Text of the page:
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Just The Sports: 2007-06-24

Just The Sports

Wednesday, June 27, 2007

Up And Down Beltran

When the Mets signed center fielder Carlos Beltran to a seven-year contract, the front office thought they were getting their center fielder of the future, eliminating their need to worry about that position for the next seven years and allowing the front office to focus on shoring up other problem spots on their roster. Based on Beltran's track record, such a signing was an intelligent one since he had slugged over .500 in each of the five seasons before he and the Mets agreed they were each a perfect fit for the other.

Then the first season of Beltran's tenure began and he got off to a surprisingly sub-par performance, given his previous seasons' efforts. In his first seventy-two games of the 2005 season, he was only hitting .259 BA/.315 OBP/.424 SLG/.248 GPA and finished the season hitting .266 BA/.330 OBP/.414 SLG/.252 SLG, which was little improvement. Beltran's abysmal season, compared to his high hitting standard, brought the overworked criticism that his personality would keep him from achieving success in New York.

When the 2006 season began and Beltran hit .289 BA/.395 OBP/.632 SLG/.336 GPA in his first seventy-two games. His on-base percentage, slugging percentage, gross product average, and isolated power were all statistically significantly superior to his 2005 numbers for the first seventy-two games and effectively eliminated all such location-based criticism. What Beltran's 2006 season also served to do was make his 2005 season look even more flukey than it did while it was going on.

Now, in the midst of this season, Beltran is putting up numbers that look more like the 2005 season when his hitting value was just a little above replacement level than his 2006 career-best season. So far this season, Beltran is only hitting .271 BA/.350 OBP/.450 SLG/.270 GPA, numbers that he is on record as blaming on a nagging left quad injury with the injury supposedly affecting him more when he is batting left-handed. While this may be true in his head, he hasn't hit right-handed any better than he has left-handed; Beltran has hit .276 BA/.346 OBP/.460 SLG/.271 GPA as a left-handed batter and .281 BA/.356 OBP/.427 SLG/.267 GPA as a right-handed batter.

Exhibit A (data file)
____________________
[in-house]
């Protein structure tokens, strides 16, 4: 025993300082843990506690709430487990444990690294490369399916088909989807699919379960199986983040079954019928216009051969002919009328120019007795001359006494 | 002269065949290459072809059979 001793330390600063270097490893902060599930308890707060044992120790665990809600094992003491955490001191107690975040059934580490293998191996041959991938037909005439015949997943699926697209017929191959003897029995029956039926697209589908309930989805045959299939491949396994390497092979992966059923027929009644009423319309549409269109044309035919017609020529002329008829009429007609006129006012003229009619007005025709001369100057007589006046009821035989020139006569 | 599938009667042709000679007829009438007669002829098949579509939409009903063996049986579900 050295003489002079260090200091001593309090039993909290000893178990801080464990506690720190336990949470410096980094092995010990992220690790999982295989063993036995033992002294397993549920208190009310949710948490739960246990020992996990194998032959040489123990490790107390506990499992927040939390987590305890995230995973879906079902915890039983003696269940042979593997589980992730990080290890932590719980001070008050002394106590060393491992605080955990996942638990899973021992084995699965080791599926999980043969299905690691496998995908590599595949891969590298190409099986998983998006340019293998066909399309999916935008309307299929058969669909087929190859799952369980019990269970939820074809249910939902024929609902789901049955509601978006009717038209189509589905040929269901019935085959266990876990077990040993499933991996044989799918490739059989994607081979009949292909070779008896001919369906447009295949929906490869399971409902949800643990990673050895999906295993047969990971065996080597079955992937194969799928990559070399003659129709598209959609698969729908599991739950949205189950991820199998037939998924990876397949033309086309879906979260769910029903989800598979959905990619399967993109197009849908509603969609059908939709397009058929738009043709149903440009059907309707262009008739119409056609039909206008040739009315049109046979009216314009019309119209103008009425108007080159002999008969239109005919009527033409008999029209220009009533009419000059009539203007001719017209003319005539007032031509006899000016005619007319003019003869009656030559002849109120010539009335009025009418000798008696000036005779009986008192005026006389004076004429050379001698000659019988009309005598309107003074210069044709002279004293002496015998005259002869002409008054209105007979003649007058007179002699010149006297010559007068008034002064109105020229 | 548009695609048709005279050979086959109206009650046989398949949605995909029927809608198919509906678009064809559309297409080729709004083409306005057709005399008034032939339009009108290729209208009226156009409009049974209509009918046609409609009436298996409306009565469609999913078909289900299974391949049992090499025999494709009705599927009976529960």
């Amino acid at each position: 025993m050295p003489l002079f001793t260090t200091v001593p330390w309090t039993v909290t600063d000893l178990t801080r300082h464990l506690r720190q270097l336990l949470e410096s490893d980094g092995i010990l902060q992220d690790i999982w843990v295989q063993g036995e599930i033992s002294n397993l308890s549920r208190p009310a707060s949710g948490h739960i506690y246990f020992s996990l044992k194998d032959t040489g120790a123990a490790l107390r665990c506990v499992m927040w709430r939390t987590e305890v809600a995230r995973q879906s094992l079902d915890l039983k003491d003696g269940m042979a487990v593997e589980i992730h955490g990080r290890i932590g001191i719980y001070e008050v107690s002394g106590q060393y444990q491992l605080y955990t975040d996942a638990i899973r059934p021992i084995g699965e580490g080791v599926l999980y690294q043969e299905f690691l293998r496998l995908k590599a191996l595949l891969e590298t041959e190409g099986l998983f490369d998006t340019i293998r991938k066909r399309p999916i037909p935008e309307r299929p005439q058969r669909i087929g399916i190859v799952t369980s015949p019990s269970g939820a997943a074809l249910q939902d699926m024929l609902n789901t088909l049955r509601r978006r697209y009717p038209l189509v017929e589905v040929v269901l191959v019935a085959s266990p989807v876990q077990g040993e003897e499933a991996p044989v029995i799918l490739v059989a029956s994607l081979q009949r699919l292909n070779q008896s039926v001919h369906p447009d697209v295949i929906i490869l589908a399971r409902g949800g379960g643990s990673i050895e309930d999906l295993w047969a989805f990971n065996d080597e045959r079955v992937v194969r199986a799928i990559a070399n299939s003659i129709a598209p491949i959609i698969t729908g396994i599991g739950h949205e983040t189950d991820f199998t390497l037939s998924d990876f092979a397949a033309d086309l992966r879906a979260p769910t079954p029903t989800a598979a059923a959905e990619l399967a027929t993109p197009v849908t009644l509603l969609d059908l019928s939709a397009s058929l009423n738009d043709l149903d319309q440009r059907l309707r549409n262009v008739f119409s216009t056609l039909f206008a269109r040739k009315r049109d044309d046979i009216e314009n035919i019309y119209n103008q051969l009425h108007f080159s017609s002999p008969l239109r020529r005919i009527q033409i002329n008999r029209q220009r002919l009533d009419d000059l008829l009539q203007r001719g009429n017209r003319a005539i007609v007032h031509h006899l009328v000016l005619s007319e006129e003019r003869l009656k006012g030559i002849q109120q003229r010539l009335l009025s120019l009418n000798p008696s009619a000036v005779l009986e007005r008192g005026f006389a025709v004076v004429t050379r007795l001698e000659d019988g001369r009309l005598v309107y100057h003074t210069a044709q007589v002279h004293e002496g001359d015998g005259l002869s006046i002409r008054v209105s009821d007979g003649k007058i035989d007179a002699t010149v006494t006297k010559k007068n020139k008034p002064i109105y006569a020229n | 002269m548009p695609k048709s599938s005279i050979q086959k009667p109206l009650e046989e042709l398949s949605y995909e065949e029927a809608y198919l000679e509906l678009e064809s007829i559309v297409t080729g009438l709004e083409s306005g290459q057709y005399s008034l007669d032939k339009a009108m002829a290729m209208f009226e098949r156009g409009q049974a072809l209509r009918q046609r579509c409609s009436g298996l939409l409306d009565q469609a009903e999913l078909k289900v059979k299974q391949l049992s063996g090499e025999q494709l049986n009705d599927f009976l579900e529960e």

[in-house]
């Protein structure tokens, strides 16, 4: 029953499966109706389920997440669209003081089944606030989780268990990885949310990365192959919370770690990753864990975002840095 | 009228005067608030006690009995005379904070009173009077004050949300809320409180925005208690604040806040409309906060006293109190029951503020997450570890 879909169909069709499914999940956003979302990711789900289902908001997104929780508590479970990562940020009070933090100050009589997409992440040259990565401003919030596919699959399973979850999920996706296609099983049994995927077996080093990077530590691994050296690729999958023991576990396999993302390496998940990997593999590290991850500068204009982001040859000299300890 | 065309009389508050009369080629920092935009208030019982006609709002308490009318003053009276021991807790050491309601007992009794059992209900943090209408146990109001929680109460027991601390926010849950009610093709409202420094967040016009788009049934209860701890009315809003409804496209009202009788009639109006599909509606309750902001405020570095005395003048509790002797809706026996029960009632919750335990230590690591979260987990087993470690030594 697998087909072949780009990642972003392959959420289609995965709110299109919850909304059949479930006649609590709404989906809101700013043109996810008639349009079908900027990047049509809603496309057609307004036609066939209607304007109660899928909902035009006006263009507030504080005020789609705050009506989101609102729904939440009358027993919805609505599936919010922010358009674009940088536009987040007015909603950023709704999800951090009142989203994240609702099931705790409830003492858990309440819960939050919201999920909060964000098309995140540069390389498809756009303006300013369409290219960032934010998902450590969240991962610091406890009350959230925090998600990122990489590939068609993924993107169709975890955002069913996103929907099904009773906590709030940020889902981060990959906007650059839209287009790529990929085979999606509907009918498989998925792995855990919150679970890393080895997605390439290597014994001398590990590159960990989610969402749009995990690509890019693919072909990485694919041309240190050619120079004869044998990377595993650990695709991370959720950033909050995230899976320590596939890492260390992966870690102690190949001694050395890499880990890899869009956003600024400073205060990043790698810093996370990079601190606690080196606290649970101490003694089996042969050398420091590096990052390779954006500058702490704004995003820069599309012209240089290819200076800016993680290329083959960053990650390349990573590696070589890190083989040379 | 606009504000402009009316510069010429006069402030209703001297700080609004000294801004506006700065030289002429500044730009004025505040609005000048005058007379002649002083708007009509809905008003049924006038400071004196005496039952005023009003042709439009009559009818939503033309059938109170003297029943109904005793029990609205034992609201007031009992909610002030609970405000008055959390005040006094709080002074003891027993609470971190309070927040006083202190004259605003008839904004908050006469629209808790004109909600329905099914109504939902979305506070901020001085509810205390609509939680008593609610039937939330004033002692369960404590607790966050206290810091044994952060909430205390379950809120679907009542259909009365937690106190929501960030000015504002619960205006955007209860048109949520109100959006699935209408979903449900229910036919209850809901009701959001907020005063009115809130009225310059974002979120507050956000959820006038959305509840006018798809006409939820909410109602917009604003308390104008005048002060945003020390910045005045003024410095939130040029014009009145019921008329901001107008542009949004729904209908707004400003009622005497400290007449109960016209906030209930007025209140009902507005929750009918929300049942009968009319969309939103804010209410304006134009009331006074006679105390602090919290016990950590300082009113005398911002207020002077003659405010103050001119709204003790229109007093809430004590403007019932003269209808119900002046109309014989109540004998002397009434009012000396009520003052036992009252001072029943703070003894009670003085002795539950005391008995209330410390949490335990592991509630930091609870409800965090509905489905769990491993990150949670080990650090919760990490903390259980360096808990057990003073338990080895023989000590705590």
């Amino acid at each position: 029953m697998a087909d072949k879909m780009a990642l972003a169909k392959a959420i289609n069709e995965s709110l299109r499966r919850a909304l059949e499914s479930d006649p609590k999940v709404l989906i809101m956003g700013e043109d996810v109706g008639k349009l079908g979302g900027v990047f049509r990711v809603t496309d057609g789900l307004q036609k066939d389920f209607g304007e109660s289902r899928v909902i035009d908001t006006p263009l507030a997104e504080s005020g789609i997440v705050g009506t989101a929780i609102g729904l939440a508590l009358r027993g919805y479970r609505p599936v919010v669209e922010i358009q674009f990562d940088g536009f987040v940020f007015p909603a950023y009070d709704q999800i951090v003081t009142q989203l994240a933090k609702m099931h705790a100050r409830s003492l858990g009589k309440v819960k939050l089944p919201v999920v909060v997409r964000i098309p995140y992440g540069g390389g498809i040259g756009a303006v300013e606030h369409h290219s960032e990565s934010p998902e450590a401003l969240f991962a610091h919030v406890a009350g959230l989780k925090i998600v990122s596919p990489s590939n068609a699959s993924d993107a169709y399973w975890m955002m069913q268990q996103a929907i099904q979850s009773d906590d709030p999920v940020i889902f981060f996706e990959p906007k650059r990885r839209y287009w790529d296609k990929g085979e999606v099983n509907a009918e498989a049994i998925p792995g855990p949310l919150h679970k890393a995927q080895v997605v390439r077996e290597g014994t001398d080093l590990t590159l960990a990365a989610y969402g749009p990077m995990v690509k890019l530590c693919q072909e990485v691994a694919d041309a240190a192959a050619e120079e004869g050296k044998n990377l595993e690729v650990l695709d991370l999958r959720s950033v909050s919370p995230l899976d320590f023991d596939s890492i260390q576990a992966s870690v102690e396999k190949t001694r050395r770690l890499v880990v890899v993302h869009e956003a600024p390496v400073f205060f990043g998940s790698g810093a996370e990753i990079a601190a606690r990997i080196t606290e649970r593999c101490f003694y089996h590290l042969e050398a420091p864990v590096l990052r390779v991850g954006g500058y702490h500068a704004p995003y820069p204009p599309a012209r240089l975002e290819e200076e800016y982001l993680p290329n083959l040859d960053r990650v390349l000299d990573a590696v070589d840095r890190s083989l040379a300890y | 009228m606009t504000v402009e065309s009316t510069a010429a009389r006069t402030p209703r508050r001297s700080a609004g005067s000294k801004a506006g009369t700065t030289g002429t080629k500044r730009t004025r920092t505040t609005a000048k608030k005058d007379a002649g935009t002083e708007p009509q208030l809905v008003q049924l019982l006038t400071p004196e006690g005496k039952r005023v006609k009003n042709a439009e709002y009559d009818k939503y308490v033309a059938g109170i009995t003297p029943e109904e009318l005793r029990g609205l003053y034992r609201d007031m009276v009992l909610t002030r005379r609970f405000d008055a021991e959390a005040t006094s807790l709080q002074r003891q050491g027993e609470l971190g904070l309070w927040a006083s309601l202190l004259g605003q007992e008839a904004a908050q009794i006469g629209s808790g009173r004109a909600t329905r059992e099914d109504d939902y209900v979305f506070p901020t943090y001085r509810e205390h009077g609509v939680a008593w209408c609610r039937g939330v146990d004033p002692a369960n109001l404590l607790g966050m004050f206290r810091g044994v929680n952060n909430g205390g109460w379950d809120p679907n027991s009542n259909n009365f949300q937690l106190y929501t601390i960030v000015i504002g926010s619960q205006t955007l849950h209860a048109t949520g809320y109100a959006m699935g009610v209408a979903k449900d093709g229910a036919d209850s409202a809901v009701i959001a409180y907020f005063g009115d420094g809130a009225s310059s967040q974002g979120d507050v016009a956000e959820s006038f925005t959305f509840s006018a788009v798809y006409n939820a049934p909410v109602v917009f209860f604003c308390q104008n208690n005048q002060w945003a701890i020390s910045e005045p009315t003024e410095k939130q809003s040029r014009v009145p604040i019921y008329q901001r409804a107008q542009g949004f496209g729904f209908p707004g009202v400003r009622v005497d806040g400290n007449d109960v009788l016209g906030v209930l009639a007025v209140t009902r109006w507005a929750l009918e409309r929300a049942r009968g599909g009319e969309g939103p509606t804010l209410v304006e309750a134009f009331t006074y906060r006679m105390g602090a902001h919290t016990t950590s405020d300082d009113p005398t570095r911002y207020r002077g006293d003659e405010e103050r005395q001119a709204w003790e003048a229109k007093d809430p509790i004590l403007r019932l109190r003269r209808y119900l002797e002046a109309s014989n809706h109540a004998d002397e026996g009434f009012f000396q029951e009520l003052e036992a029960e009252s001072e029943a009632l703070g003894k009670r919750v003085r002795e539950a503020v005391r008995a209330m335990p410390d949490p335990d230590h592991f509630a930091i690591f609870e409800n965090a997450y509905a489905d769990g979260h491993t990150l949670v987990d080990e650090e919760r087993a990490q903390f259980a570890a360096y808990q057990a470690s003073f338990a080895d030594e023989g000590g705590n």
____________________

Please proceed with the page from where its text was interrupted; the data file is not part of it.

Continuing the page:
Even if the injury has accounted for some of Beltran's drop-off, it cannot explain why he has forgotten in the span of one off-season how to draw a walk. Beltran drew forty-seven walks in 319 plate appearances in 2006 and thirty-five walks in 320 plate appearances. Beltran needs to be reminded he can get on base by other means than a hit.

In effect, unless Beltran makes a miraculous turnaround and since he says the injury will only be improved by rest the likelihood of that happening is slim to none with slim just having left town, the Mets will have been on the receiving end of two horrible seasons by Carlos Beltran with only four seasons left after this one during which they have a chance to squeeze $119 million worth of production out of Beltran.


Monday, June 25, 2007

Tracking Your Idol

Most children who grow up playing sports latch onto a professional athlete of their favorite sport they respect and admire and whom they choose to emulate. The children play the same position as their idol, choose the same jersey number, even mimic their idol's physical movements on the field, and if all of their dreams come true they end up playing the same position as their idol on the professional level. Such has been the case for Colorado Rockie shortstop Troy Tulowitzki who has made nothing subtle out of his admiration for Derek Jeter that borders on obsession since Tulowitzki went so far as to buy all of his teammates bottles of Jeter's cologne, Driven. Fortunately for Tulowitzki, his idolatrous worship of Jeter has carried itself to the field.

Both Tulowitzki and Jeter made it to the major leagues at the age of twenty-one, but only played a handful of games during their first time with the major league team. Jeter played fifteen games and Tulowitzki played twenty-five games in the majors during their age twenty-one season. Counting last year's games and the games he has played so far this season, Tulowitzki has played ninety-five games as a major leaguer.

In order to gauge how well Tulowitzki has kept up with his idol, Jeter, I took Jeter's first ninety-five games and compared them to Tulowitzki and found that there were really no differences between the two data sets. Jeter hit .267 BA/.338 OBP/.371 SLG/.245 GPA and Tulowitzki has hit .265 BA/.340 OBP/.376 SLG/.247 GPA, as close to identical as you can get without being exactly the same. Since those first ninety-five games, Jeter has become a much better hitter average-wise so Tulowitzki does have his work cut out for him to keep up with his idol's career.

Defensively, Tulowitzki has far and away surpassed anything Jeter did in his first ninety-five games or really anything Jeter has ever accomplished on the field. What this advantage means for Tulowitzki is that he does not necessarily have to top Jeter's batting prowess to have a more positive impact for the Rockies than Jeter did for the Yankees.

As long as Tulowitzki does not get arrested for stalking Jeter, right now it looks as if he will have an equally successful career.